Here is a list of wonderful places you should visit if you want to have great experience in Africa. However, these are NOT the only places worth visiting in Africa.
7. Omo River Region, Ethiopia
Combining white-water rafting with an unparalleled cultural adventure is my idea of a perfect holiday. The Omo River Region of Southwestern Ethiopia, is a fascinating destination. The remote location, which is barely accessible by 4 wheel-drive, has meant that traditional customs and beliefs are very much intact for the more than 50 tribes who live there. It’s advisable to join a tour since it’s difficult to get around on your own and it’ll enhance your understanding of the different cultures you’re seeing.
6. Marrakech, Morocco
Situated at the foot of the Atlas mountains in Morocco, the imperial city of Marrakech is large, noisy, polluted and fascinating. If you enjoy a daily assault on all your senses then you’ll have a lot of fun.
There are so many things to see, you should spend at least 3 days in Marrakech. Stay in a Riad in the medina (old walled part of town), because this is where all the action is. The Majorelle Gardens offer a lovely respite from the bustle of the souqs and shouldn’t be missed. The heart of the medina, the Djemma el Fnaa, should also be a priority for anyone who visits.
5. Cape Town, South Africa
Cape Town is a highlight of any trip to Southern Africa. The natural beauty of Cape Town makes it one of the most attractive cities in the world. Cape Town boasts beautiful beaches as well as the impressive Table Mountain right in the heart of the city. The restaurants are world class, and so are the wines. Cape Town is also one of the most culturally diverse cities in Africa and has reputation for social tolerance.Top attractions in Cape Town include:
- The Victoria and Alfred Waterfront for dining and shopping
- Robben Island where Nelson Mandela was imprisoned for 18 years
- Cape Town’s Beaches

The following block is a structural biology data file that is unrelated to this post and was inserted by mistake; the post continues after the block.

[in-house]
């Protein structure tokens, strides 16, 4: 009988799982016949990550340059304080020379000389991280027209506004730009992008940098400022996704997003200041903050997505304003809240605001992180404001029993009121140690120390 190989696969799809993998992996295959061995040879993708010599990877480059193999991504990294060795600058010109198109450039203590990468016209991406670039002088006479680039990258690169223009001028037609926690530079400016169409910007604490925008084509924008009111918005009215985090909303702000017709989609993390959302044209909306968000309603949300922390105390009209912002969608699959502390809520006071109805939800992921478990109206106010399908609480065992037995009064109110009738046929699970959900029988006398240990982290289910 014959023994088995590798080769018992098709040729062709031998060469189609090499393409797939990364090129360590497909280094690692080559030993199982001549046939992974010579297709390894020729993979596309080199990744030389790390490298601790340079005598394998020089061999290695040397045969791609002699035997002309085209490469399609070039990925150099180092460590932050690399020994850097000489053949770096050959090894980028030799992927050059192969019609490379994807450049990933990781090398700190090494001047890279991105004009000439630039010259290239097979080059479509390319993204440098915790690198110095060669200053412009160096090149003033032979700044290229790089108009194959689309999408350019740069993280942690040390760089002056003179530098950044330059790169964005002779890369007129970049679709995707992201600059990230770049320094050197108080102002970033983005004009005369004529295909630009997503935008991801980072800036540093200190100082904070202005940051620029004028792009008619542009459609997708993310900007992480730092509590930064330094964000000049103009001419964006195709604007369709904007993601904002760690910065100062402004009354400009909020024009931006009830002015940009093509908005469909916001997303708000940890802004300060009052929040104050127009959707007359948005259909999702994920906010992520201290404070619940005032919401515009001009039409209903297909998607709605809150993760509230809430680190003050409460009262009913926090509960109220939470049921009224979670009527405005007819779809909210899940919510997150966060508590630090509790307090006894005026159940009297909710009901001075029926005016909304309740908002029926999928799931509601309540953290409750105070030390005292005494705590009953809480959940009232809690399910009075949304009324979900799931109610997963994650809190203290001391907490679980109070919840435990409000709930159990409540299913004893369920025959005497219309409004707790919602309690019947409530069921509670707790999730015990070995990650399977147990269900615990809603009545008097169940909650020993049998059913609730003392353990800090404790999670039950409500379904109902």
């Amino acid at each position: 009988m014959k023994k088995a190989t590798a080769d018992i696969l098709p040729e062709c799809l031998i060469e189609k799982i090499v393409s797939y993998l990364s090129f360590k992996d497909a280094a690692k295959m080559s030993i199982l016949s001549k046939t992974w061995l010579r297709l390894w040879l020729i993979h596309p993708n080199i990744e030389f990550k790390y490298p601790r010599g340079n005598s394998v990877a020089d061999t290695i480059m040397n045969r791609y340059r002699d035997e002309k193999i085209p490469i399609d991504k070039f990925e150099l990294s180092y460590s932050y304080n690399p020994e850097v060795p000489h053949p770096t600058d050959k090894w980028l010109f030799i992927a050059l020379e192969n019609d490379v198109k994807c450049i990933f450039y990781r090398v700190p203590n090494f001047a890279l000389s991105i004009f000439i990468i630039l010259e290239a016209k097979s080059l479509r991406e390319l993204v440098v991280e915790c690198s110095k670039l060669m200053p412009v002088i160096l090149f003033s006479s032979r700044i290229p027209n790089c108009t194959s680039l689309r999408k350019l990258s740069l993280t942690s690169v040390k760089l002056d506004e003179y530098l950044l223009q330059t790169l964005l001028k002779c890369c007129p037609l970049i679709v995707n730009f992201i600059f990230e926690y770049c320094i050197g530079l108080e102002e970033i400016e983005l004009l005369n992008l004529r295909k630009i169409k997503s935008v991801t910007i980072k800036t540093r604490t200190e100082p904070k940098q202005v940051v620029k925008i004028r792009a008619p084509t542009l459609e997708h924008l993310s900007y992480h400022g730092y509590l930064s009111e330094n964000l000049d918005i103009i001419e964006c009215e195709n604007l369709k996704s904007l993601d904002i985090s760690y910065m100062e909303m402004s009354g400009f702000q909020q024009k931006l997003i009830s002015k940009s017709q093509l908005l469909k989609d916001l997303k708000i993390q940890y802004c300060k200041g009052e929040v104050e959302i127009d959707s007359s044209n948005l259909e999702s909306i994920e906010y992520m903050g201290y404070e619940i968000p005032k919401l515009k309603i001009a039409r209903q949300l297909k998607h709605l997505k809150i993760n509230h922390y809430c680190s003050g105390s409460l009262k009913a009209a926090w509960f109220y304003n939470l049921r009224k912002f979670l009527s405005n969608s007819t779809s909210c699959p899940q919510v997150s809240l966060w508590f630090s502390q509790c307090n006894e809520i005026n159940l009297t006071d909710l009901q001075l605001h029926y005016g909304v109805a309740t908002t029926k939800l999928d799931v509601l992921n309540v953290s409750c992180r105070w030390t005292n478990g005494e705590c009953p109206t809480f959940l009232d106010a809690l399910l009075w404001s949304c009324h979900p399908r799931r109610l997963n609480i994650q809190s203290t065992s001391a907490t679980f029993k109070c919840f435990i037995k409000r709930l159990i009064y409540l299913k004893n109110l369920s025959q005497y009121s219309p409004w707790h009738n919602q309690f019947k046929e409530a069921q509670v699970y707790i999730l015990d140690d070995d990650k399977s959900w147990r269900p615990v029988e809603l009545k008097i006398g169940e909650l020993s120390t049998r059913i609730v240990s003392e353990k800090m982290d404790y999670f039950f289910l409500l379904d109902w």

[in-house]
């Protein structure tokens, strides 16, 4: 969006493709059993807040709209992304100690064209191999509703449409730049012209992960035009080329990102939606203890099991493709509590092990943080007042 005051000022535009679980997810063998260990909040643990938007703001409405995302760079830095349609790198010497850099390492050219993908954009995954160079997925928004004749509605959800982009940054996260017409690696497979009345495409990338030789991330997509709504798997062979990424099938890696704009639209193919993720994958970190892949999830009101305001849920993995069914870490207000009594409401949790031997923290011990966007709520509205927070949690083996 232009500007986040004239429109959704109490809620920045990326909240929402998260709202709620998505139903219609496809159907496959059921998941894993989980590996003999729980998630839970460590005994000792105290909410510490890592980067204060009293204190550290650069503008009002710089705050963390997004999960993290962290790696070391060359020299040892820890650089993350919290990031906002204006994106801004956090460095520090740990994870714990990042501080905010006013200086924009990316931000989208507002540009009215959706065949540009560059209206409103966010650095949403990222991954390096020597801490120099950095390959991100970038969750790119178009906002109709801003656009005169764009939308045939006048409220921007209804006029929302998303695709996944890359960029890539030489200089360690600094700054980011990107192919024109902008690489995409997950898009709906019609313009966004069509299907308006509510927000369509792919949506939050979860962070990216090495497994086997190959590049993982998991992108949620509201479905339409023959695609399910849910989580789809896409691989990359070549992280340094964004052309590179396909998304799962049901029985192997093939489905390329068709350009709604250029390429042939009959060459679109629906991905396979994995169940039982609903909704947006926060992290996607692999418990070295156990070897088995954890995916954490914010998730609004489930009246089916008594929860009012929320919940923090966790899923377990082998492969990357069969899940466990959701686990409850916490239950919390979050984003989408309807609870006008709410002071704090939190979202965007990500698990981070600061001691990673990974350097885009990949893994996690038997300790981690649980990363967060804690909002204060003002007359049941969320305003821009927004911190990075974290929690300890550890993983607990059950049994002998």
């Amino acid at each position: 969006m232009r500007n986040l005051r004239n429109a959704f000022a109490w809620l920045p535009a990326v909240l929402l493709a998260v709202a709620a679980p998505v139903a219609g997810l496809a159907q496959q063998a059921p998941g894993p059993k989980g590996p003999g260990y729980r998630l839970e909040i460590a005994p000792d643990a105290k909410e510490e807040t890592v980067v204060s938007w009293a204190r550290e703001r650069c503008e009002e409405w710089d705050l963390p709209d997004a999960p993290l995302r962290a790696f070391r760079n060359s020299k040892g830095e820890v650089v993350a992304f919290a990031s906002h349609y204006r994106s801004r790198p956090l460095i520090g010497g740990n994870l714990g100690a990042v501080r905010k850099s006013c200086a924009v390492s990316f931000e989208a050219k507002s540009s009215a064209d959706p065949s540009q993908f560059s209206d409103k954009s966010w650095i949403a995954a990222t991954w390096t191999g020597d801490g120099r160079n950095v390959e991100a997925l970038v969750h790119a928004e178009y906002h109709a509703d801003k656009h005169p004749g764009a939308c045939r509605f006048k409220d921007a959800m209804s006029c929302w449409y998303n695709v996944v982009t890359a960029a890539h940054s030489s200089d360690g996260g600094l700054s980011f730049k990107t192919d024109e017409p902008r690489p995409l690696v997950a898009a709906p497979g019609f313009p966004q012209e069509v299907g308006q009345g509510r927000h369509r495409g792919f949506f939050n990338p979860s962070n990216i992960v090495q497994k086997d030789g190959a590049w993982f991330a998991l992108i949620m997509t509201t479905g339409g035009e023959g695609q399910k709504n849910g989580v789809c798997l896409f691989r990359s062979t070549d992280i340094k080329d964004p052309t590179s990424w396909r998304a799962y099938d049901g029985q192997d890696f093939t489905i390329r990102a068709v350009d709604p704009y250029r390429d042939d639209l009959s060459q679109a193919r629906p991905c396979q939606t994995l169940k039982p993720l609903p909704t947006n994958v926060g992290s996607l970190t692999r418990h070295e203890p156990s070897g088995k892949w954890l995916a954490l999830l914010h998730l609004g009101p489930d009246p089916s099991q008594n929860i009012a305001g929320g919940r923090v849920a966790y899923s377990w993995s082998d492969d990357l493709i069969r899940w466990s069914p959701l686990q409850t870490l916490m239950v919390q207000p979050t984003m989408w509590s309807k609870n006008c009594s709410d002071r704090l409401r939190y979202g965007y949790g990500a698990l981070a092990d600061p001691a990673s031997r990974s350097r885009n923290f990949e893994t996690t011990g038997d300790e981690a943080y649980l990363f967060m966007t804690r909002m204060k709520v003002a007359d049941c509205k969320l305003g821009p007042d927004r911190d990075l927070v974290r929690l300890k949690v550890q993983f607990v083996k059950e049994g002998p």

- Table Mountain
- The Winelands
4. Djenne, MaliLoading...
Djenne (Mali), founded in 800 AD, is one of sub-Saharan Africa’s oldest cities. Situated on an island in the Niger River delta, Djenne was a natural hub for traders who shuttled their goods between the Sahara desert and the forests of Guinea. Through the years Djenne also became a center of Islamic learning and its market square is still dominated by the beautiful Grand Mosque. Djenne is located a few hundred miles downstream from Timbuktu.
The market in Djenne, held every Monday, is one of the most interesting and lively markets in Africa, and well worth planning your trip around.
The best time to go is at the end of the rainy season (August/September) when Djenne turns into an island.
3. Pyramids of Giza, Egypt
The Pyramids of Giza, just outside Cairo in Egypt, represent one of the greatest architectural feats by man. The last surviving member of the Seven Wonders of the World, the Great Pyramid of Giza is one of the world’s oldest tourist attractions, built more than 5000 years ago.
There are in fact three main pyramids in Giza; the Great Pyramid of Khufu (or Cheops), The Pyramid of Kafhre and the smaller Pyramid of Menkaura. Each Pyramid is a tomb to a different King of Egypt.
In front of the pyramids lies the Sphinx, or Abu al-Hol in Arabic, “Father of Terror”.
2. The Masai Mara, Kenya
If you want to see the ‘big five’ in one morning, Masai Mara in Kenya is the place to be. During the dry season from July to October the wildlife spectacle is unparalleled. Nowhere else can you watch the annual migration of over a million wildebeest from a hot-air balloon. The ‘Mara’ is as close to “Out of Africa” as you can get
1. Victoria Falls, Zimbabwe/Zambia
There is nothing quite like getting a thorough soaking from the roaring, powerful Victoria Falls. The spray is so impressive from the look-out points, it feels like you are in the middle of a torrential rainstorm.
The Victoria Falls lie in between Zambia and Zimbabwe in Southern Africa.
The Victoria Falls are just over 1 mile wide (1.7 km) and 355 feet (108 m) high. During the wet season over 500 million liters (19 million cubic feet) of water plummets over the edge into the Zambezi River. This incredible amount of water generates a huge amount of spray which shoots 1000 feet into the sky and can be seen 30 miles away, hence the nameMosi-oa-Tunya (Smoke that thunders).